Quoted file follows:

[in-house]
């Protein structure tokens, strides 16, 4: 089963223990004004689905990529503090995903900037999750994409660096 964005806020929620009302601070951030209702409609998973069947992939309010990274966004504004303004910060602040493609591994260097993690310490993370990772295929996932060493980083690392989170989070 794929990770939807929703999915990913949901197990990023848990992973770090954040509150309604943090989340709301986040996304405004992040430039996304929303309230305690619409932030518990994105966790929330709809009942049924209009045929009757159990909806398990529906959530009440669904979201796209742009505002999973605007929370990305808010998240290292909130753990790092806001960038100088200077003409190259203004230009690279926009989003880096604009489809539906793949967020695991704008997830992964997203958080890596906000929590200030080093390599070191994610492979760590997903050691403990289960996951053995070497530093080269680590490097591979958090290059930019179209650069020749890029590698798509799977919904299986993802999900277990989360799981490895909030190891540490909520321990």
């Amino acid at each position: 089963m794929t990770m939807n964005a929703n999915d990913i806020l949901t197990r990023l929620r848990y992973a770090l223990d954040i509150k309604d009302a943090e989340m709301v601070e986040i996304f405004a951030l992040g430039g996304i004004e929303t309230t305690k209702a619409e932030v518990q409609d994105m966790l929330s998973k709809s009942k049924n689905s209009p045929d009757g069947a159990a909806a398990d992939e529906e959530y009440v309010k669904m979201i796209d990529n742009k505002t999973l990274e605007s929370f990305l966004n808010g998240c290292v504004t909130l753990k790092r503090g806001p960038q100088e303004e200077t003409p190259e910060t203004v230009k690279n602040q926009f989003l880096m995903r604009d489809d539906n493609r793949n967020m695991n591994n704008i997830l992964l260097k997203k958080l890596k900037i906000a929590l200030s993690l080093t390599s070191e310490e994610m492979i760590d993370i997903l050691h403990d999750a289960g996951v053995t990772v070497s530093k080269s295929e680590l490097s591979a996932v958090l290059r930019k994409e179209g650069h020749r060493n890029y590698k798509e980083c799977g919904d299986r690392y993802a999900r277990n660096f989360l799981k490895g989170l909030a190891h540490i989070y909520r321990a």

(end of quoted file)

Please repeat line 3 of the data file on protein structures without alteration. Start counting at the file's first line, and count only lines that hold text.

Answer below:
């Amino acid at each position: 089963m794929t990770m939807n964005a929703n999915d990913i806020l949901t197990r990023l929620r848990y992973a770090l223990d954040i509150k309604d009302a943090e989340m709301v601070e986040i996304f405004a951030l992040g430039g996304i004004e929303t309230t305690k209702a619409e932030v518990q409609d994105m966790l929330s998973k709809s009942k049924n689905s209009p045929d009757g069947a159990a909806a398990d992939e529906e959530y009440v309010k669904m979201i796209d990529n742009k505002t999973l990274e605007s929370f990305l966004n808010g998240c290292v504004t909130l753990k790092r503090g806001p960038q100088e303004e200077t003409p190259e910060t203004v230009k690279n602040q926009f989003l880096m995903r604009d489809d539906n493609r793949n967020m695991n591994n704008i997830l992964l260097k997203k958080l890596k900037i906000a929590l200030s993690l080093t390599s070191e310490e994610m492979i760590d993370i997903l050691h403990d999750a289960g996951v053995t990772v070497s530093k080269s295929e680590l490097s591979a996932v958090l290059r930019k994409e179209g650069h020749r060493n890029y590698k798509e980083c799977g919904d299986r690392y993802a999900r277990n660096f989360l799981k490895g989170l909030a190891h540490i989070y909520r321990a």